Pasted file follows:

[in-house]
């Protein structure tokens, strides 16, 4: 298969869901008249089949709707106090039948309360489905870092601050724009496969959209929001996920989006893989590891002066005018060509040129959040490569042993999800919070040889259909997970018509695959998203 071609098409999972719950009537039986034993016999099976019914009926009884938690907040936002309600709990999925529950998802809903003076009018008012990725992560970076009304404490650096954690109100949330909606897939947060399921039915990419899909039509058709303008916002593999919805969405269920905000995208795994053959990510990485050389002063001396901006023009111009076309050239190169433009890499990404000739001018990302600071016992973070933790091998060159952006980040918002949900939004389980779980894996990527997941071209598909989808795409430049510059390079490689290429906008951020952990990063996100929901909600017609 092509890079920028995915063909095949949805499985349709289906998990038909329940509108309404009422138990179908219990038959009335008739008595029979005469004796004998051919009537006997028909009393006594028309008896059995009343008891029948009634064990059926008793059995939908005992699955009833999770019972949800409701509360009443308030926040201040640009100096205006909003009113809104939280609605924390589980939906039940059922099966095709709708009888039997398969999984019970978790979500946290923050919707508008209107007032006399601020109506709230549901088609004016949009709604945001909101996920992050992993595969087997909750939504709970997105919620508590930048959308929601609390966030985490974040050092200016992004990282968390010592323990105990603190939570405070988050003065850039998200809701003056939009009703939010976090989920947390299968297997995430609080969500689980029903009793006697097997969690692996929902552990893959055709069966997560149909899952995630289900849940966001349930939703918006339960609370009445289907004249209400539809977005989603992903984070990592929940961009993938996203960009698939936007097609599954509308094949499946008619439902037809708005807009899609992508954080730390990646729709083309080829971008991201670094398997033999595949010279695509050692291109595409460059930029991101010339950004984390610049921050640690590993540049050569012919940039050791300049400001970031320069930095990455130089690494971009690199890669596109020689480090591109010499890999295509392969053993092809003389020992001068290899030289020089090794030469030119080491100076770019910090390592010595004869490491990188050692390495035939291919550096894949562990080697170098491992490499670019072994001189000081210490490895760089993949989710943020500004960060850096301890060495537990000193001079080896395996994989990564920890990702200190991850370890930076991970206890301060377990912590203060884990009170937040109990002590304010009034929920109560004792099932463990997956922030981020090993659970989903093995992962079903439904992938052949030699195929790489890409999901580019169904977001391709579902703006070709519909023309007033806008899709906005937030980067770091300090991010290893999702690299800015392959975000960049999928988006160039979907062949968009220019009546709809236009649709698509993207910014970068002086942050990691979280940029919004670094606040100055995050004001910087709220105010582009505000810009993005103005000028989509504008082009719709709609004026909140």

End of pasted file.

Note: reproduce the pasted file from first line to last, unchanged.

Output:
[in-house]
């Protein structure tokens, strides 16, 4: 298969869901008249089949709707106090039948309360489905870092601050724009496969959209929001996920989006893989590891002066005018060509040129959040490569042993999800919070040889259909997970018509695959998203 071609098409999972719950009537039986034993016999099976019914009926009884938690907040936002309600709990999925529950998802809903003076009018008012990725992560970076009304404490650096954690109100949330909606897939947060399921039915990419899909039509058709303008916002593999919805969405269920905000995208795994053959990510990485050389002063001396901006023009111009076309050239190169433009890499990404000739001018990302600071016992973070933790091998060159952006980040918002949900939004389980779980894996990527997941071209598909989808795409430049510059390079490689290429906008951020952990990063996100929901909600017609 092509890079920028995915063909095949949805499985349709289906998990038909329940509108309404009422138990179908219990038959009335008739008595029979005469004796004998051919009537006997028909009393006594028309008896059995009343008891029948009634064990059926008793059995939908005992699955009833999770019972949800409701509360009443308030926040201040640009100096205006909003009113809104939280609605924390589980939906039940059922099966095709709708009888039997398969999984019970978790979500946290923050919707508008209107007032006399601020109506709230549901088609004016949009709604945001909101996920992050992993595969087997909750939504709970997105919620508590930048959308929601609390966030985490974040050092200016992004990282968390010592323990105990603190939570405070988050003065850039998200809701003056939009009703939010976090989920947390299968297997995430609080969500689980029903009793006697097997969690692996929902552990893959055709069966997560149909899952995630289900849940966001349930939703918006339960609370009445289907004249209400539809977005989603992903984070990592929940961009993938996203960009698939936007097609599954509308094949499946008619439902037809708005807009899609992508954080730390990646729709083309080829971008991201670094398997033999595949010279695509050692291109595409460059930029991101010339950004984390610049921050640690590993540049050569012919940039050791300049400001970031320069930095990455130089690494971009690199890669596109020689480090591109010499890999295509392969053993092809003389020992001068290899030289020089090794030469030119080491100076770019910090390592010595004869490491990188050692390495035939291919550096894949562990080697170098491992490499670019072994001189000081210490490895760089993949989710943020500004960060850096301890060495537990000193001079080896395996994989990564920890990702200190991850370890930076991970206890301060377990912590203060884990009170937040109990002590304010009034929920109560004792099932463990997956922030981020090993659970989903093995992962079903439904992938052949030699195929790489890409999901580019169904977001391709579902703006070709519909023309007033806008899709906005937030980067770091300090991010290893999702690299800015392959975000960049999928988006160039979907062949968009220019009546709809236009649709698509993207910014970068002086942050990691979280940029919004670094606040100055995050004001910087709220105010582009505000810009993005103005000028989509504008082009719709709609004026909140």